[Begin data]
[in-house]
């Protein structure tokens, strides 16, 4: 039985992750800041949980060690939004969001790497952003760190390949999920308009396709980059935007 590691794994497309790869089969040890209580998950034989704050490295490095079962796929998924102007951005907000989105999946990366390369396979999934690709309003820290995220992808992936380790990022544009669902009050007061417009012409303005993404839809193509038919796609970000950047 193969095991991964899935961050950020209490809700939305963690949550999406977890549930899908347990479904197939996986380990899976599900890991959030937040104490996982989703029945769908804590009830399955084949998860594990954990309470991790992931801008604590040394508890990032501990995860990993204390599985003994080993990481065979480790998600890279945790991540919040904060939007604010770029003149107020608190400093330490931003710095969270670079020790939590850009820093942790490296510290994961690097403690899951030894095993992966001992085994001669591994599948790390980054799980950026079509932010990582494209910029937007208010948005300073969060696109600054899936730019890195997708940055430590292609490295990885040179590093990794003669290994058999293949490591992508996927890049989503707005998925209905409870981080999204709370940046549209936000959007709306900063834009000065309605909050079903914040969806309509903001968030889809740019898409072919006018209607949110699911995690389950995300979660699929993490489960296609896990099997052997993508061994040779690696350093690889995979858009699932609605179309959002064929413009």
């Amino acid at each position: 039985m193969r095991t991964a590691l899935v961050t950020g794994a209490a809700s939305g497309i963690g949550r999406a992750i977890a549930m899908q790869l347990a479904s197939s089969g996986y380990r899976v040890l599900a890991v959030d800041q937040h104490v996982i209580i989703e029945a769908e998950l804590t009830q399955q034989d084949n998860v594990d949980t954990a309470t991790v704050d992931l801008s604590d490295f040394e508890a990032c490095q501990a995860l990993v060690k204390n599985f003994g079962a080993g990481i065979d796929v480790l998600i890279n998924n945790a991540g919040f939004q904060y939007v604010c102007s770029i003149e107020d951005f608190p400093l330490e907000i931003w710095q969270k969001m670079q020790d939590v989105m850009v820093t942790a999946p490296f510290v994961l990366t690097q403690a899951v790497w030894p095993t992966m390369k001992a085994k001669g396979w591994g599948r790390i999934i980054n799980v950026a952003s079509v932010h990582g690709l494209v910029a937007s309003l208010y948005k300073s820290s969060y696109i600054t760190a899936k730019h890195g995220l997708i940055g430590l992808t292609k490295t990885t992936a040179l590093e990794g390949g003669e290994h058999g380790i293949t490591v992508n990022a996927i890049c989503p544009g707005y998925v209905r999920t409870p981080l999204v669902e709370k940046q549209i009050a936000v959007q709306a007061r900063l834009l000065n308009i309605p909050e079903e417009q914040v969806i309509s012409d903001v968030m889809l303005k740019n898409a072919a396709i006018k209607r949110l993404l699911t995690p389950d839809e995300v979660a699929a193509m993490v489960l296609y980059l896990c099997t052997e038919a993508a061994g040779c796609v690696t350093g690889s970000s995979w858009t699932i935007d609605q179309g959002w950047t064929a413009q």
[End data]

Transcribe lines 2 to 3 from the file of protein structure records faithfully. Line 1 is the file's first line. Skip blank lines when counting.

């Protein structure tokens, strides 16, 4: 039985992750800041949980060690939004969001790497952003760190390949999920308009396709980059935007 590691794994497309790869089969040890209580998950034989704050490295490095079962796929998924102007951005907000989105999946990366390369396979999934690709309003820290995220992808992936380790990022544009669902009050007061417009012409303005993404839809193509038919796609970000950047 193969095991991964899935961050950020209490809700939305963690949550999406977890549930899908347990479904197939996986380990899976599900890991959030937040104490996982989703029945769908804590009830399955084949998860594990954990309470991790992931801008604590040394508890990032501990995860990993204390599985003994080993990481065979480790998600890279945790991540919040904060939007604010770029003149107020608190400093330490931003710095969270670079020790939590850009820093942790490296510290994961690097403690899951030894095993992966001992085994001669591994599948790390980054799980950026079509932010990582494209910029937007208010948005300073969060696109600054899936730019890195997708940055430590292609490295990885040179590093990794003669290994058999293949490591992508996927890049989503707005998925209905409870981080999204709370940046549209936000959007709306900063834009000065309605909050079903914040969806309509903001968030889809740019898409072919006018209607949110699911995690389950995300979660699929993490489960296609896990099997052997993508061994040779690696350093690889995979858009699932609605179309959002064929413009």
């Amino acid at each position: 039985m193969r095991t991964a590691l899935v961050t950020g794994a209490a809700s939305g497309i963690g949550r999406a992750i977890a549930m899908q790869l347990a479904s197939s089969g996986y380990r899976v040890l599900a890991v959030d800041q937040h104490v996982i209580i989703e029945a769908e998950l804590t009830q399955q034989d084949n998860v594990d949980t954990a309470t991790v704050d992931l801008s604590d490295f040394e508890a990032c490095q501990a995860l990993v060690k204390n599985f003994g079962a080993g990481i065979d796929v480790l998600i890279n998924n945790a991540g919040f939004q904060y939007v604010c102007s770029i003149e107020d951005f608190p400093l330490e907000i931003w710095q969270k969001m670079q020790d939590v989105m850009v820093t942790a999946p490296f510290v994961l990366t690097q403690a899951v790497w030894p095993t992966m390369k001992a085994k001669g396979w591994g599948r790390i999934i980054n799980v950026a952003s079509v932010h990582g690709l494209v910029a937007s309003l208010y948005k300073s820290s969060y696109i600054t760190a899936k730019h890195g995220l997708i940055g430590l992808t292609k490295t990885t992936a040179l590093e990794g390949g003669e290994h058999g380790i293949t490591v992508n990022a996927i890049c989503p544009g707005y998925v209905r999920t409870p981080l999204v669902e709370k940046q549209i009050a936000v959007q709306a007061r900063l834009l000065n308009i309605p909050e079903e417009q914040v969806i309509s012409d903001v968030m889809l303005k740019n898409a072919a396709i006018k209607r949110l993404l699911t995690p389950d839809e995300v979660a699929a193509m993490v489960l296609y980059l896990c099997t052997e038919a993508a061994g040779c796609v690696t350093g690889s970000s995979w858009t699932i935007d609605q179309g959002w950047t064929a413009q």